The Avengers Review

The Avengers Review

The Avengers Review

Phil Brown

Phil Brown is a film critic, comedy writer, and filmmaker who can be found haunting theaters and video stores throughout Toronto.
The Avengers Review

Since the first screening occurred, word hit the Internet that Marvel Studio’s epic The Avengers is one hell of a superhero romp and I am absolutely thrilled to be able to tell you fine folks that the early hype is justified. When the fledging comic book movie factory announced plans to unleash for a five-movie odyssey climaxing with this iconic mash-up, it was met with a healthy amount of fanboy skepticism. After all, countless comic book movies have been ruined by an excessive cast of costumed characters and making that the climatic goal of the company’s post-Iron Man superhero onslaught seemed like a disaster waiting to happen. Well people, they did it. With a feature length introduction to each character already in the books, this sucker hits the ground running and with self-confessed uber geek Joss Whedon (Buffy, Firefly, Cabin In The Woods, etc) calling the shots, it’s dripping with fan service. Despite a hefty running time, this movie races by at a breakneck pace sure to keep even the most ADD-afflicted or drug-addled attention spans entertained.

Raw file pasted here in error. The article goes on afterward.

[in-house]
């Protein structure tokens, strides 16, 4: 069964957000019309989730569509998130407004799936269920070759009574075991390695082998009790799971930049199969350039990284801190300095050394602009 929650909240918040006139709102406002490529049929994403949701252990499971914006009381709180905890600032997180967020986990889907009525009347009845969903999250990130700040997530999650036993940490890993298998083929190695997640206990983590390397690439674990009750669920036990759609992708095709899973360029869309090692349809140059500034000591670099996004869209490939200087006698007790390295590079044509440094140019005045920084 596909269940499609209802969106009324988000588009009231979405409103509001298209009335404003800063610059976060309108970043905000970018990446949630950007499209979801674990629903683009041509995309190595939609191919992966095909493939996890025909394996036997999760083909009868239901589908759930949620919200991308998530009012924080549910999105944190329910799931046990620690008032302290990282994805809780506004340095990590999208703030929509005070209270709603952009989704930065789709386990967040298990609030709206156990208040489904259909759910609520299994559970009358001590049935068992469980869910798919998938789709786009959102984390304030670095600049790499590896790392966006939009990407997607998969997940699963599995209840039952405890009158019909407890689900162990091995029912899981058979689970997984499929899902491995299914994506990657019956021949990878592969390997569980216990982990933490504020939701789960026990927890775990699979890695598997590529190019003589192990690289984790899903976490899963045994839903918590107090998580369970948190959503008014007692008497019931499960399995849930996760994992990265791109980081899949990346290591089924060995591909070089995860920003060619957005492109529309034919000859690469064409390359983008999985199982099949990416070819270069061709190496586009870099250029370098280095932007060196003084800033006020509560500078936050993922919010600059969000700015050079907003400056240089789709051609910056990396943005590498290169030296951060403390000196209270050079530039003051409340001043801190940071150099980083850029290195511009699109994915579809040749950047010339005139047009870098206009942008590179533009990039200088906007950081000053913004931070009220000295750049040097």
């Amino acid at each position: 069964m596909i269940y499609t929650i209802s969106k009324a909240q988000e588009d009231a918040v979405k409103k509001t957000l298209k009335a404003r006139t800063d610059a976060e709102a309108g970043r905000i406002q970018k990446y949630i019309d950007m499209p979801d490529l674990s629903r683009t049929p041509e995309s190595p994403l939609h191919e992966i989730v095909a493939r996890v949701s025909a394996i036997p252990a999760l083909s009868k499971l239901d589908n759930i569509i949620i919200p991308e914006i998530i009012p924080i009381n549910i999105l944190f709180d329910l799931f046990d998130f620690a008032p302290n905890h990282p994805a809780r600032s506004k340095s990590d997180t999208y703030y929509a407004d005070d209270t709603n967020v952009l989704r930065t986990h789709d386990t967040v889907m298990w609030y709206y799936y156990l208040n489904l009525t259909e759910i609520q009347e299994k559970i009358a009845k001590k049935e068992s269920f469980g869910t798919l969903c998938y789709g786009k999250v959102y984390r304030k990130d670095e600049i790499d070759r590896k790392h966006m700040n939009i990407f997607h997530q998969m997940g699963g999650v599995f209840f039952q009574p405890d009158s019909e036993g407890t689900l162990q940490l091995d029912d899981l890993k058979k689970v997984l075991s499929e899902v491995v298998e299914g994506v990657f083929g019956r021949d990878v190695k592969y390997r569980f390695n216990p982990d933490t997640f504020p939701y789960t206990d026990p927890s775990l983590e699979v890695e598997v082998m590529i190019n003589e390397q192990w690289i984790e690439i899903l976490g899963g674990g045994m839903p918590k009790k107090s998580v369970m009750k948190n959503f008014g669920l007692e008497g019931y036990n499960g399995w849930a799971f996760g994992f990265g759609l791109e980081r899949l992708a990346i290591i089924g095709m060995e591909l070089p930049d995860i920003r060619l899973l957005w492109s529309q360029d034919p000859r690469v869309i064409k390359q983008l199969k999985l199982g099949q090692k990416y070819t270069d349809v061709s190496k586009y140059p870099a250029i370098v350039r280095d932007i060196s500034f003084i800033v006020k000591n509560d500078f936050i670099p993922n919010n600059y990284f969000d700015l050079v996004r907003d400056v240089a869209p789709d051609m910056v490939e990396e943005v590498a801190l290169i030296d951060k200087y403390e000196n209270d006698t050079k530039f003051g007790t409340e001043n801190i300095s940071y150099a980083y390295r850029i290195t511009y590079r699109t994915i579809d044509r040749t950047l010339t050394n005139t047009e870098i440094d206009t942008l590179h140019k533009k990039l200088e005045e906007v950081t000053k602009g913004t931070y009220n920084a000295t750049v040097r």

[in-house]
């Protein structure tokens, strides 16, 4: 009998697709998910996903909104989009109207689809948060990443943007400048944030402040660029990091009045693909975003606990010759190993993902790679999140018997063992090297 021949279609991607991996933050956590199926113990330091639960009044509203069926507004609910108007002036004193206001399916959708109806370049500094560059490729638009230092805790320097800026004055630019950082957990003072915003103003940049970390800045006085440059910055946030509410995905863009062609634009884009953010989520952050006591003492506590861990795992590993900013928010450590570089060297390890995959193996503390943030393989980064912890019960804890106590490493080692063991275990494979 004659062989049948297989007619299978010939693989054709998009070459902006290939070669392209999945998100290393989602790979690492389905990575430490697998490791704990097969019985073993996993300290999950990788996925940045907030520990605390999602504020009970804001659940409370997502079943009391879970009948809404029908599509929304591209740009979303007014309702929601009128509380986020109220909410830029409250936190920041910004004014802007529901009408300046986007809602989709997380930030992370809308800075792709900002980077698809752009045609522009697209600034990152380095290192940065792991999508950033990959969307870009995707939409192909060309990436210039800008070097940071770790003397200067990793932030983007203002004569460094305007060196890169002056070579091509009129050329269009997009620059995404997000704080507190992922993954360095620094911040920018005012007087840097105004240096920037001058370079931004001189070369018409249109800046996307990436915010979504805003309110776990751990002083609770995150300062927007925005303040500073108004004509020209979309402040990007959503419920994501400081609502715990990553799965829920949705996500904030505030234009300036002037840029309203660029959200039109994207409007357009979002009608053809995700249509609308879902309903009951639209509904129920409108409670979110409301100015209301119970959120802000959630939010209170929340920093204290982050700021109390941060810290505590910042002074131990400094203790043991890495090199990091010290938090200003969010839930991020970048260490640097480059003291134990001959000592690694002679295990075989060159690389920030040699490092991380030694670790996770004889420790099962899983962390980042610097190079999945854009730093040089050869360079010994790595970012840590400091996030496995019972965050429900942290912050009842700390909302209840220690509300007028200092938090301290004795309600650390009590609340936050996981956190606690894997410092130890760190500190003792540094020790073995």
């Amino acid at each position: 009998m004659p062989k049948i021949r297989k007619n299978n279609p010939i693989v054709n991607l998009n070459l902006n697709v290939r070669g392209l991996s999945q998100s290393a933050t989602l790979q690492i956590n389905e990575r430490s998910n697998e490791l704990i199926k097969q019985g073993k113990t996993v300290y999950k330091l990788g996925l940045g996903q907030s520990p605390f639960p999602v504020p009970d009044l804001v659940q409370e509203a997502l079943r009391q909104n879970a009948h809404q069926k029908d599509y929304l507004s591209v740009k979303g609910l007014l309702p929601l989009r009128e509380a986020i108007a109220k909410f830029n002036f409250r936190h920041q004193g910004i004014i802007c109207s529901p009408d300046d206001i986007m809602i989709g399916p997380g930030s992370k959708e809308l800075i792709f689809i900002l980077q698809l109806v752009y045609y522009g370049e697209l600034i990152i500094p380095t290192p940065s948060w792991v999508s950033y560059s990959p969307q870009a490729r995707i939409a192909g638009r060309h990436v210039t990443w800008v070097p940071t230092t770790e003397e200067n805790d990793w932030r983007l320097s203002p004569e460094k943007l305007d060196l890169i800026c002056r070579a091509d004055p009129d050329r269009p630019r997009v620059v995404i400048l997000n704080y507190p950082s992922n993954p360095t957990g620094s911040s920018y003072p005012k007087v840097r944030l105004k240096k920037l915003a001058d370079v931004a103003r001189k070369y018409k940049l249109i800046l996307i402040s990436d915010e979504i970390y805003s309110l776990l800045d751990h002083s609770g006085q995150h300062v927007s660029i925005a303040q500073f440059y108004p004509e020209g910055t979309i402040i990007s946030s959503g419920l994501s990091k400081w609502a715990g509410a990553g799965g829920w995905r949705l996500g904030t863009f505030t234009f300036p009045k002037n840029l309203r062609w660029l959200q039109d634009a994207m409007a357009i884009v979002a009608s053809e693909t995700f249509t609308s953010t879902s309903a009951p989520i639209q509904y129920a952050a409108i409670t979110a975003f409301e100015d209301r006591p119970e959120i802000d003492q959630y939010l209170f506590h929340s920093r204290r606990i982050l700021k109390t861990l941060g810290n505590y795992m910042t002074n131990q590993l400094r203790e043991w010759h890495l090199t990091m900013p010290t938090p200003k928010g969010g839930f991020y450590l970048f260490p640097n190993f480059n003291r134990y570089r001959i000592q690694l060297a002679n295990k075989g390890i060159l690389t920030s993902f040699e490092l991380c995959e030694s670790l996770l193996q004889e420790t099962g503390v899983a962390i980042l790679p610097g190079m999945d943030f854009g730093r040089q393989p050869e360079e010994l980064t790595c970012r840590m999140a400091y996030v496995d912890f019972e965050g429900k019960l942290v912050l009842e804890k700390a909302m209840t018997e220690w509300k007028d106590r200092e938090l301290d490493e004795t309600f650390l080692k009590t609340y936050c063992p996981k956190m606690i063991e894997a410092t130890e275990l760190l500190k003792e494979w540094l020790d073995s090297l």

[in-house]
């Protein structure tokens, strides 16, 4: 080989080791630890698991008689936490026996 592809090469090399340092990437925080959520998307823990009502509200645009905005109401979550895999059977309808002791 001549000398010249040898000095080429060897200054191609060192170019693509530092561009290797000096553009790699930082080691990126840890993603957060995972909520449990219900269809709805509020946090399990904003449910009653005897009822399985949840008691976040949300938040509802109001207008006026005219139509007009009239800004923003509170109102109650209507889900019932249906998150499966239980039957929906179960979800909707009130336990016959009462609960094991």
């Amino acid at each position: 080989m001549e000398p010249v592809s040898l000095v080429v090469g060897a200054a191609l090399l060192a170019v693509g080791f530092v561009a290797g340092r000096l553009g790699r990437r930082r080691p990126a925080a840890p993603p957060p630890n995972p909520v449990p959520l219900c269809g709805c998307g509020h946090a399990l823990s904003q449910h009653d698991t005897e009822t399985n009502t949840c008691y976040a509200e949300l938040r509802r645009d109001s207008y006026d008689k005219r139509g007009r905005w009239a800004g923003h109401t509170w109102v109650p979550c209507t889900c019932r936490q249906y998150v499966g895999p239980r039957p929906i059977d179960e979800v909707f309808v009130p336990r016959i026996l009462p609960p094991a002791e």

The film opens with Tom Hiddleston’s Loki returning to his villainous role in Thor to use that mysterious cube featured in Captain America to bring a vicious alien race to earth and take over the planet. Unfortunately he forgot about one thing, Samuel L. Jackson plays perpetual badass Nick Fury in this universe and he isn’t going to let any demigod walk in and fuck up his planet. In fact, the guy has been preparing for such an event with his long discussed “Avengers Initiative.” So he gathers the crew, starting with Scarlett Johansson’s superspy Black Widow and her arrow-slinging partner Hawkeye (Jeremy Renner) who are already kicking ass in special ops for SHIELD. They set out to bring in that wisecracking billionaire Tony Stark (Robert Downey Jr., obviously) and talk their formerly frozen hero Captain America (Chris Evans) into leading the crew. Then they have to go grab hiding super-scientist Bruce Banner for both his Gamma Ray expertise and that giant green monster he turns into from time to time. Of course, Thor isn’t just going to stand by with his brother causing mischief and Fury still has Agent Coulson (the hilarious scene-stealer Clark Gregg) on staff as well as a new sexy SHIELD ass kicker in Agent Maria Hill (Cobie Smulders). So the team comes together, but like any good family they’re relationships are founded in bickering and infighting (which given their superpowers and all, leads to some fine set pieces). But, I’ve got a feeling these guys will learn to get along and come together eventually for a 30 minute New York cluster fuck of a battle that could be the finest big screen spectacle of this summer.